For Sheriff Lee Baca, it was a legacy moment. He was on Capitol Hill, testifying before a congressional hearing on the radicalization of American Muslims. Conservative lawmakers were grilling him, pressing him to acknowledge that the Muslim groups he embraced after 9/11 may have had criminal elements.
Baca wasn't having it.
"We don't play around with criminals in my world," he shot back.
With dozens of cameras trained on him, the sheriff made the case that American Muslims were being unfairly persecuted and should be treated as partners, not suspects, in the fight against terror.
The tense exchange in 2011 made national news, burnishing Baca's image as a lawman who bucked law enforcement stereotypes and embraced a softer side of policing.
Back in Southern California, a different narrative was playing out in his department.
Just two weeks earlier, Baca's deputies allegedly beat a man visiting his brother in the Los Angeles County jail in an incident that would later result in federal indictments. Baca's subordinates had recently hired dozens of officers with histories of serious misconduct. And in the Antelope Valley, Baca's deputies were involved in searches and detentions that federal authorities would later say violated the constitutional rights of black and Latino residents.
Baca's defense of Muslim Americans on the national stage would turn out to be a high point in his 15-year tenure. Since then, the Sheriff's Department has been rocked by one scandal after another. And a different take on Baca emerged: a disengaged manager who lacked the managerial skill and sway to get his 18,000-person department to follow his vision.
As a federal investigation into jail brutality grew, Baca admitted he was out of touch.
"People can say, 'What the hell kind of leader is that?' The truth is I should've known," Baca said a few months after his triumphant Washington trip. "So now I do know."
As Baca makes way for his successor, even his supporters see the contradiction in his legacy. Baca, whose resignation takes effect Thursday, arrived as a different kind of sheriff, one who talked about tolerance, educating jail inmates and policing that wasn't based on force and intimidation. He leaves a department accused by federal authorities of brutality against jail inmates and racially biased treatment of minority residents.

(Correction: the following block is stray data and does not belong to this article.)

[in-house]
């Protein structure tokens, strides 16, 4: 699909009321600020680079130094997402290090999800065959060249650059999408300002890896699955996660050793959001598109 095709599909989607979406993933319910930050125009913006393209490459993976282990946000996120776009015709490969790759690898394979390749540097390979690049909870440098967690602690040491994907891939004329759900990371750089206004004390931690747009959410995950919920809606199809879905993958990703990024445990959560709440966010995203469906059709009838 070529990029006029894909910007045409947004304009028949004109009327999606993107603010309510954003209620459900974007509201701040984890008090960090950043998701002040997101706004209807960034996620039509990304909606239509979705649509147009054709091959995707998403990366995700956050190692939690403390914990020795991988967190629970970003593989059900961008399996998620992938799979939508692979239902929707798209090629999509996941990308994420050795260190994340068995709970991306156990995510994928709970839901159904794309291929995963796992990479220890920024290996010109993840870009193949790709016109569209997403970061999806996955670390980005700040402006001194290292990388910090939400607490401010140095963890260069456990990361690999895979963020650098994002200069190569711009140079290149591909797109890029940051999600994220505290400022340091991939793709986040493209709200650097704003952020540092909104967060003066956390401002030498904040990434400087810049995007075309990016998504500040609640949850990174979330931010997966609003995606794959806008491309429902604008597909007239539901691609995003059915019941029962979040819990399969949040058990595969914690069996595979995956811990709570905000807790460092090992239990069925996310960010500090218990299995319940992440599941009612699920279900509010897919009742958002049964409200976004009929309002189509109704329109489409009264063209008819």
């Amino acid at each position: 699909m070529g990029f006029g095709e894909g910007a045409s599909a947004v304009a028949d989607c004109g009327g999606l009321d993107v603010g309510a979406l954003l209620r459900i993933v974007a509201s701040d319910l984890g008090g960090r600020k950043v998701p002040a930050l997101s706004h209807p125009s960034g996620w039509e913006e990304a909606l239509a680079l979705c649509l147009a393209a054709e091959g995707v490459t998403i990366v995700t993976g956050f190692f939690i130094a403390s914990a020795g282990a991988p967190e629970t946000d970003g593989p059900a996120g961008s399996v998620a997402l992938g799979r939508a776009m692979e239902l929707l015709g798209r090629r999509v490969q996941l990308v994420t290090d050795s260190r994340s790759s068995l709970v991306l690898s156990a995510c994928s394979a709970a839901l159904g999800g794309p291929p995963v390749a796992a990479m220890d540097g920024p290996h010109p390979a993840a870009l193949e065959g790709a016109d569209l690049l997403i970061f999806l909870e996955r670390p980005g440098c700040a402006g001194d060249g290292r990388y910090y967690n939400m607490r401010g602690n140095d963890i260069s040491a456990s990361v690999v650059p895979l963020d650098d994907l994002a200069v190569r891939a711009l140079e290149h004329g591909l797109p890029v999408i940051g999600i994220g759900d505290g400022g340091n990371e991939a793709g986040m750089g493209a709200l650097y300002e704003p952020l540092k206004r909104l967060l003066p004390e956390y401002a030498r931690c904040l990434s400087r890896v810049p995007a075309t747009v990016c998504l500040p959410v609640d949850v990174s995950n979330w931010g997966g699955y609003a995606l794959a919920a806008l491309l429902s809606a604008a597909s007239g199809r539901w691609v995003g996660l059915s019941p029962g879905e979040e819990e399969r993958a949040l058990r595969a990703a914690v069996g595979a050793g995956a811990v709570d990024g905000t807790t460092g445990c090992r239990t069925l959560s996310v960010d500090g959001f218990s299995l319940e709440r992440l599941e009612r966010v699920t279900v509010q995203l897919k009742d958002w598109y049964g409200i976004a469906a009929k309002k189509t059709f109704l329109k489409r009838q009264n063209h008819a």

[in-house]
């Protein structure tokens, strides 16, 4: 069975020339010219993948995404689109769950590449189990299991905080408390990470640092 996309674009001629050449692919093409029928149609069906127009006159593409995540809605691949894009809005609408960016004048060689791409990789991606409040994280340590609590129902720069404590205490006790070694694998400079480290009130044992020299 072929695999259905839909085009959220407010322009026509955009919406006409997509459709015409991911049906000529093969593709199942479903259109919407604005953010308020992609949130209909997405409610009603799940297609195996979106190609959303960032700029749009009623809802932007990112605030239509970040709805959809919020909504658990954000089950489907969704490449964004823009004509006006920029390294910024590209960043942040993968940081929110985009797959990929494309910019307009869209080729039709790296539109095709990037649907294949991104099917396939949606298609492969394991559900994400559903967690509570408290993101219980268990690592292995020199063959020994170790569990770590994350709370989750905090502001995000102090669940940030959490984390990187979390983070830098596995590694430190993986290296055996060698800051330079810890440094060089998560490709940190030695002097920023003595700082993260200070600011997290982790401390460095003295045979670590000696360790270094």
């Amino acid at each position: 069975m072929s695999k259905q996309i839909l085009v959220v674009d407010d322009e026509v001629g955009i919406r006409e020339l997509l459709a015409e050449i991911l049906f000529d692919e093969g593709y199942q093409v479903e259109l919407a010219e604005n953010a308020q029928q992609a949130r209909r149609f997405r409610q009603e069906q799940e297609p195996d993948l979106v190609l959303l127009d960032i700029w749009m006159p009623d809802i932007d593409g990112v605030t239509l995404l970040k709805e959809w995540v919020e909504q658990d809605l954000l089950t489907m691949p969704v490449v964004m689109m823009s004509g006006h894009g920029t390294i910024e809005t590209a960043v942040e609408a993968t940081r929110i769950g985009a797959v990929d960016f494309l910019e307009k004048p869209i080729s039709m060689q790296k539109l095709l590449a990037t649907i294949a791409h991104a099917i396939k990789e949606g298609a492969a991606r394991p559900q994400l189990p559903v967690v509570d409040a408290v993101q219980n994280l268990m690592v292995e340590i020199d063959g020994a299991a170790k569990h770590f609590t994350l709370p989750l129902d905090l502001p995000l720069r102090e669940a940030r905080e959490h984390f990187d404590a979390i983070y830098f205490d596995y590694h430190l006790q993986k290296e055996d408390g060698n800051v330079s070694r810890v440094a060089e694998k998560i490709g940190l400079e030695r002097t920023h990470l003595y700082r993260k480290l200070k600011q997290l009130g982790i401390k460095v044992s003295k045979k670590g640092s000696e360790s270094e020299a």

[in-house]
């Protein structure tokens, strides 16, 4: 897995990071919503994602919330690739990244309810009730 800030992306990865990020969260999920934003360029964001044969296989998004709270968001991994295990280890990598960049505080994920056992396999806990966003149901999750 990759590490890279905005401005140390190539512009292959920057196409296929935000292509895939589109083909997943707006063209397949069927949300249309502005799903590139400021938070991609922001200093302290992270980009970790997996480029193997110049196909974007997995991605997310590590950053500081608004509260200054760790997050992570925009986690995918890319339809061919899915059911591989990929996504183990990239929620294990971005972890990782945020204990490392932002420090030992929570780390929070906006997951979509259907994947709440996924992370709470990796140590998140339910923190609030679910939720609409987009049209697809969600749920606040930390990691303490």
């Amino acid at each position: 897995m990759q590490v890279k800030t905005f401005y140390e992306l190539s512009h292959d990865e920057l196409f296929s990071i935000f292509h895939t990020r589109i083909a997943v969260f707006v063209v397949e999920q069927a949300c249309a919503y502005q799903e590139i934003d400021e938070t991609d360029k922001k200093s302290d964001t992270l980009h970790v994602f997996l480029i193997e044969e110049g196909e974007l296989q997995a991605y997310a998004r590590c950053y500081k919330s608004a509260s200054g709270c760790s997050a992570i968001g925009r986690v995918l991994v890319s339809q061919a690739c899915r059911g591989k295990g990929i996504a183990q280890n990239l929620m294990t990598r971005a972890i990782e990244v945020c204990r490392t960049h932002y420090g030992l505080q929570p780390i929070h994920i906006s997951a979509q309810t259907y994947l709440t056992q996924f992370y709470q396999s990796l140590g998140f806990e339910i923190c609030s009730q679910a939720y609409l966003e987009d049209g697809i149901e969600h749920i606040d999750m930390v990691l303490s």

"I know he's got to be destroyed inside to be going out this way," said Brian Moriguchi, head of the union for sheriff's supervisors.
In many ways, Leroy David Baca represented a stark difference from the traditional L.A. law enforcement leader. Raised by his grandparents in working-class East Los Angeles, Baca dropped out of community college. He was hired as a beat cop with the Sheriff's Department and worked his way up the ranks, earning a doctorate from USC. Along the way, he developed a philosophy about policing that went beyond simply arresting criminals and included rehabilitation and education.
In 1998, as a top commander within the department, he launched a campaign to unseat his longtime mentor, incumbent Sheriff Sherman Block. One top aide recalled Baca's approach then as being the opposite of Daryl Gates, the controversial former LAPD chief criticized for a militaristic take on law enforcement that alienated minority communities. Baca drew his support from ethnic communities within the county.
"I felt that he was going to be a real change for the department and a breath of fresh air," said veteran civil rights attorney R. Samuel Paz, who later became a fierce critic of Baca's leadership.
The runoff between Baca and Block, 74, was expected to be close, but days before the election, the incumbent died from injuries he suffered after slipping in the shower.
In his first years in office, Baca impressed some reformers.
He required his deputies to memorize a pledge to fight against racism, sexism and homophobia. He created dozens of ethnic advisory committees, formalizing a pipeline between his office and the county's many minority groups. He opened a drug and alcohol treatment center for jail inmates as part of rehabilitation efforts.
Baca successfully pushed for a watchdog agency that would monitor how the department handled allegations of misconduct by deputies. The move was all the more notable because it came at a time when the LAPD was mired in the Rampart corruption scandal.
Baca's subordinates felt the culture inside the agency shifting, even in subtle ways.
Moriguchi, the union boss, recalled first meeting the sheriff when they shared a flight to a hate crime conference. Moriguchi, a sergeant at the time, had become widely known after he sued the department, alleging he was retaliated against for complaining about an Asian caricature sketched onto a station whiteboard.
"Many department executives held that against me, told me my career was over," Moriguchi said.